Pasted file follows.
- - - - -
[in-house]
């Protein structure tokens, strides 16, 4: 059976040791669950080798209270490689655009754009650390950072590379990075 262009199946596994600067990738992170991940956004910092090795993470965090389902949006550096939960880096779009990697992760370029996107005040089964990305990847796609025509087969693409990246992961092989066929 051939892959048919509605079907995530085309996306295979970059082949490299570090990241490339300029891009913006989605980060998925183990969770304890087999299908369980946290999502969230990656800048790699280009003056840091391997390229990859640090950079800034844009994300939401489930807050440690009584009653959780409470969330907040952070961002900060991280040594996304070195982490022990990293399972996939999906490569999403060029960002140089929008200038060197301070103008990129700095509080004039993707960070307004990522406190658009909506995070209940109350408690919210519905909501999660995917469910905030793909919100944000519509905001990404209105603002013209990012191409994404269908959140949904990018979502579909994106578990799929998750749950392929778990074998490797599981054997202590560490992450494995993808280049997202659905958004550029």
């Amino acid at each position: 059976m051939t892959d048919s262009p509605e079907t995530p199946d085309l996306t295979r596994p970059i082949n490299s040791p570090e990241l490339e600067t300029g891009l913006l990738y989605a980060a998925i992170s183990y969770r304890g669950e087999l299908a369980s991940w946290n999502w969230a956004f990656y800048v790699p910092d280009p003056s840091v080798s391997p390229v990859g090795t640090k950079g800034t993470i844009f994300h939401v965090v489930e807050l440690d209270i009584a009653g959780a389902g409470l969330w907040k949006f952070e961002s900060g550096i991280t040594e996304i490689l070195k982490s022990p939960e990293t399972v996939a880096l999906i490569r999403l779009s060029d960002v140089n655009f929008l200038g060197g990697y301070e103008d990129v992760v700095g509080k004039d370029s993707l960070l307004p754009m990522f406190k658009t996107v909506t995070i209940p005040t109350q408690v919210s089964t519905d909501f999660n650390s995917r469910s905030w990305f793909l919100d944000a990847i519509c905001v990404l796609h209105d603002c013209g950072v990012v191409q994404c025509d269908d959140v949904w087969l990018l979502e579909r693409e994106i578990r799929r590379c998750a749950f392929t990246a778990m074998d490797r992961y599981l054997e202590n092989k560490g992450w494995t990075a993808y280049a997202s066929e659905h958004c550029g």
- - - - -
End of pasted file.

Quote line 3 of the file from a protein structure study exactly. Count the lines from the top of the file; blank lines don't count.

């Amino acid at each position: 059976m051939t892959d048919s262009p509605e079907t995530p199946d085309l996306t295979r596994p970059i082949n490299s040791p570090e990241l490339e600067t300029g891009l913006l990738y989605a980060a998925i992170s183990y969770r304890g669950e087999l299908a369980s991940w946290n999502w969230a956004f990656y800048v790699p910092d280009p003056s840091v080798s391997p390229v990859g090795t640090k950079g800034t993470i844009f994300h939401v965090v489930e807050l440690d209270i009584a009653g959780a389902g409470l969330w907040k949006f952070e961002s900060g550096i991280t040594e996304i490689l070195k982490s022990p939960e990293t399972v996939a880096l999906i490569r999403l779009s060029d960002v140089n655009f929008l200038g060197g990697y301070e103008d990129v992760v700095g509080k004039d370029s993707l960070l307004p754009m990522f406190k658009t996107v909506t995070i209940p005040t109350q408690v919210s089964t519905d909501f999660n650390s995917r469910s905030w990305f793909l919100d944000a990847i519509c905001v990404l796609h209105d603002c013209g950072v990012v191409q994404c025509d269908d959140v949904w087969l990018l979502e579909r693409e994106i578990r799929r590379c998750a749950f392929t990246a778990m074998d490797r992961y599981l054997e202590n092989k560490g992450w494995t990075a993808y280049a997202s066929e659905h958004c550029g």